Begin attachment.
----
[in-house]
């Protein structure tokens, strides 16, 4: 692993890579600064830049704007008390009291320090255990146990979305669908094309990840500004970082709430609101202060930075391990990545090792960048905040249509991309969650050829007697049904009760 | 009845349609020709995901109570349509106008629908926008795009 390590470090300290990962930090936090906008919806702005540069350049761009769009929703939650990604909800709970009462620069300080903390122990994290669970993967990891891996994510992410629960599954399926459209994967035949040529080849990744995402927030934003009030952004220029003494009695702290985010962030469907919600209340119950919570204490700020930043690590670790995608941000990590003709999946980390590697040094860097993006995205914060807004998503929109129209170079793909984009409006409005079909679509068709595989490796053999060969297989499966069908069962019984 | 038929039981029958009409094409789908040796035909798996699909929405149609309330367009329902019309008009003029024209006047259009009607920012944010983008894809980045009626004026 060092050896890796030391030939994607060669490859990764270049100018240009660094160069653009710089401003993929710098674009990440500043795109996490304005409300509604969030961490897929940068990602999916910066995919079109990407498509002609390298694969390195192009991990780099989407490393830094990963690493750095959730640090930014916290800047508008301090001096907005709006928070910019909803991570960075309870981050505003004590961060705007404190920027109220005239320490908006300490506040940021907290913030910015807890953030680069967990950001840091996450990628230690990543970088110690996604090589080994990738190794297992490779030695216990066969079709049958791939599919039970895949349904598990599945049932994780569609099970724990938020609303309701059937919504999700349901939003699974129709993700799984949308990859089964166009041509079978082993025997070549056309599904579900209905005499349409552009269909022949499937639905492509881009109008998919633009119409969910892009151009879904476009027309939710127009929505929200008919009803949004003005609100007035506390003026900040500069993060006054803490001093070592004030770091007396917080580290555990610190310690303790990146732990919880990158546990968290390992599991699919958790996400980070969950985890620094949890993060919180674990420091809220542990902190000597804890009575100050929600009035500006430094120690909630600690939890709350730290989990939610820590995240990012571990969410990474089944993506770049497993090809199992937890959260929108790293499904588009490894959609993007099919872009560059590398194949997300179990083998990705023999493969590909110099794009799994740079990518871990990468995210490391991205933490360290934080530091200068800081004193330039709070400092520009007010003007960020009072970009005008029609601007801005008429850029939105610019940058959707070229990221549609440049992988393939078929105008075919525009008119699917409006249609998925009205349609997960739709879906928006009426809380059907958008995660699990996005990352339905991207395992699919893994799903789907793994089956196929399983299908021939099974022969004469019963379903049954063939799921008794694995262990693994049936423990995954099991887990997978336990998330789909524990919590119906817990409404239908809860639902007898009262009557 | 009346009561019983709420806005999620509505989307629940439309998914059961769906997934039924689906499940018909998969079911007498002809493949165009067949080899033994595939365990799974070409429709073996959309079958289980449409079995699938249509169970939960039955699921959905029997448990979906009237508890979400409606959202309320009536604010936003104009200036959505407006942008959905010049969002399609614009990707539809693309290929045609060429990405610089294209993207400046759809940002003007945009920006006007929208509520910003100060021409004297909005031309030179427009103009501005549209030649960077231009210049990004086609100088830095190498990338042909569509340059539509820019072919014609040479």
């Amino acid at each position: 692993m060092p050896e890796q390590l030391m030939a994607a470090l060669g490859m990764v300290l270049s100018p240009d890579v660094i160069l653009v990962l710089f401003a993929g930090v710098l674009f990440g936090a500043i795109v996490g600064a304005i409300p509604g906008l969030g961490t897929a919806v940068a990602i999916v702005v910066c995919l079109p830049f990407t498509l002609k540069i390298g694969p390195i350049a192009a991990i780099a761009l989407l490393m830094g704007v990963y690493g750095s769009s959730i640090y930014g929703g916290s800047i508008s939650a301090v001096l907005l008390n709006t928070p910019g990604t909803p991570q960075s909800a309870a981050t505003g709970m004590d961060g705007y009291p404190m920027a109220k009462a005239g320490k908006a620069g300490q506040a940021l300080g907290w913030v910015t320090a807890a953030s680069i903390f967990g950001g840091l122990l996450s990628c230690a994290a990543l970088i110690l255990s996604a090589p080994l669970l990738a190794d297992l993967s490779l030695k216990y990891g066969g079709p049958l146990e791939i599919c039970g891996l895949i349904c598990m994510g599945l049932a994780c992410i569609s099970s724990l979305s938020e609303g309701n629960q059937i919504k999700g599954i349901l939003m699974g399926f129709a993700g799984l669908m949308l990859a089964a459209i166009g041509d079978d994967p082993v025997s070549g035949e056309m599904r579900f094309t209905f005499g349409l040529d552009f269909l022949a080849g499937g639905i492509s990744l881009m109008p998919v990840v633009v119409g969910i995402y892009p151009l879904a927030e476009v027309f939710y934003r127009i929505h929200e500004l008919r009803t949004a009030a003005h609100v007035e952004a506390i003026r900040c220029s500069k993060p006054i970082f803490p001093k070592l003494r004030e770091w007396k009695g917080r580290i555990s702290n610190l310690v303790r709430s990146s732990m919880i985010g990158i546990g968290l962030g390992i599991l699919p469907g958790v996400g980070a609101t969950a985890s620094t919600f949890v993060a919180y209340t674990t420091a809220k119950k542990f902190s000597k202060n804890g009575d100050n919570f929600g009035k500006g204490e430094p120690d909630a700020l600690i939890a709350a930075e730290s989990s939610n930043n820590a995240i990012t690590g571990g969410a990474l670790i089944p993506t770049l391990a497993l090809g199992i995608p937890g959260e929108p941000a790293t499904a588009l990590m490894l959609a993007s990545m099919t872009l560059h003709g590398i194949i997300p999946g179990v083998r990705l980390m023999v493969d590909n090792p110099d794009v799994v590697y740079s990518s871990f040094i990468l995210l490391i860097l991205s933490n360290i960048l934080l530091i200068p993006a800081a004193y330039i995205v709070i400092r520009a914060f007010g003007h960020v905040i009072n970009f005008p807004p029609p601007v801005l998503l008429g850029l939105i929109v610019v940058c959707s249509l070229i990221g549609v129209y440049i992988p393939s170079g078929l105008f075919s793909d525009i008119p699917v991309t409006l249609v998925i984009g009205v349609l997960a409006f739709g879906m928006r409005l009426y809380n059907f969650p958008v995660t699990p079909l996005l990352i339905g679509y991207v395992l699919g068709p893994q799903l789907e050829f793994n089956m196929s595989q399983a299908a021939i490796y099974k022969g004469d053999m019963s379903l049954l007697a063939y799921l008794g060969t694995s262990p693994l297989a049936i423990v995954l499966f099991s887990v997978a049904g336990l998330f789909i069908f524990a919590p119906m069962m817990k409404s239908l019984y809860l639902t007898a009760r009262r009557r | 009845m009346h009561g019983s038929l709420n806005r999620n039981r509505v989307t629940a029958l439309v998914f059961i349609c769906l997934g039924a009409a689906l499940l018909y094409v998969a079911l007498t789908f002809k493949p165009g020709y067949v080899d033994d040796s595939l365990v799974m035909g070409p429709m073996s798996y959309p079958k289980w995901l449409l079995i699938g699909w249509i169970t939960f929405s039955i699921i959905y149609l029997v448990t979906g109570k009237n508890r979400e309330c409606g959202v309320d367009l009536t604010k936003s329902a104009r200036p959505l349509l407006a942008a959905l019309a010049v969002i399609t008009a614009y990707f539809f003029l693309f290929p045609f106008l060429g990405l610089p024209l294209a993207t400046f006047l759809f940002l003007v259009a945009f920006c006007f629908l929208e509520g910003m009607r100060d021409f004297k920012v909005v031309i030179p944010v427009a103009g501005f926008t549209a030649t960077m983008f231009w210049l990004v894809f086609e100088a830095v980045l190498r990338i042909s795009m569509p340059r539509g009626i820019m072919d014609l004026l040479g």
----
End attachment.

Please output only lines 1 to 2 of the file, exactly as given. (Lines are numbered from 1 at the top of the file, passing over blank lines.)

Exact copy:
[in-house]
């Protein structure tokens, strides 16, 4: 692993890579600064830049704007008390009291320090255990146990979305669908094309990840500004970082709430609101202060930075391990990545090792960048905040249509991309969650050829007697049904009760 | 009845349609020709995901109570349509106008629908926008795009 390590470090300290990962930090936090906008919806702005540069350049761009769009929703939650990604909800709970009462620069300080903390122990994290669970993967990891891996994510992410629960599954399926459209994967035949040529080849990744995402927030934003009030952004220029003494009695702290985010962030469907919600209340119950919570204490700020930043690590670790995608941000990590003709999946980390590697040094860097993006995205914060807004998503929109129209170079793909984009409006409005079909679509068709595989490796053999060969297989499966069908069962019984 | 038929039981029958009409094409789908040796035909798996699909929405149609309330367009329902019309008009003029024209006047259009009607920012944010983008894809980045009626004026 060092050896890796030391030939994607060669490859990764270049100018240009660094160069653009710089401003993929710098674009990440500043795109996490304005409300509604969030961490897929940068990602999916910066995919079109990407498509002609390298694969390195192009991990780099989407490393830094990963690493750095959730640090930014916290800047508008301090001096907005709006928070910019909803991570960075309870981050505003004590961060705007404190920027109220005239320490908006300490506040940021907290913030910015807890953030680069967990950001840091996450990628230690990543970088110690996604090589080994990738190794297992490779030695216990066969079709049958791939599919039970895949349904598990599945049932994780569609099970724990938020609303309701059937919504999700349901939003699974129709993700799984949308990859089964166009041509079978082993025997070549056309599904579900209905005499349409552009269909022949499937639905492509881009109008998919633009119409969910892009151009879904476009027309939710127009929505929200008919009803949004003005609100007035506390003026900040500069993060006054803490001093070592004030770091007396917080580290555990610190310690303790990146732990919880990158546990968290390992599991699919958790996400980070969950985890620094949890993060919180674990420091809220542990902190000597804890009575100050929600009035500006430094120690909630600690939890709350730290989990939610820590995240990012571990969410990474089944993506770049497993090809199992937890959260929108790293499904588009490894959609993007099919872009560059590398194949997300179990083998990705023999493969590909110099794009799994740079990518871990990468995210490391991205933490360290934080530091200068800081004193330039709070400092520009007010003007960020009072970009005008029609601007801005008429850029939105610019940058959707070229990221549609440049992988393939078929105008075919525009008119699917409006249609998925009205349609997960739709879906928006009426809380059907958008995660699990996005990352339905991207395992699919893994799903789907793994089956196929399983299908021939099974022969004469019963379903049954063939799921008794694995262990693994049936423990995954099991887990997978336990998330789909524990919590119906817990409404239908809860639902007898009262009557 | 009346009561019983709420806005999620509505989307629940439309998914059961769906997934039924689906499940018909998969079911007498002809493949165009067949080899033994595939365990799974070409429709073996959309079958289980449409079995699938249509169970939960039955699921959905029997448990979906009237508890979400409606959202309320009536604010936003104009200036959505407006942008959905010049969002399609614009990707539809693309290929045609060429990405610089294209993207400046759809940002003007945009920006006007929208509520910003100060021409004297909005031309030179427009103009501005549209030649960077231009210049990004086609100088830095190498990338042909569509340059539509820019072919014609040479």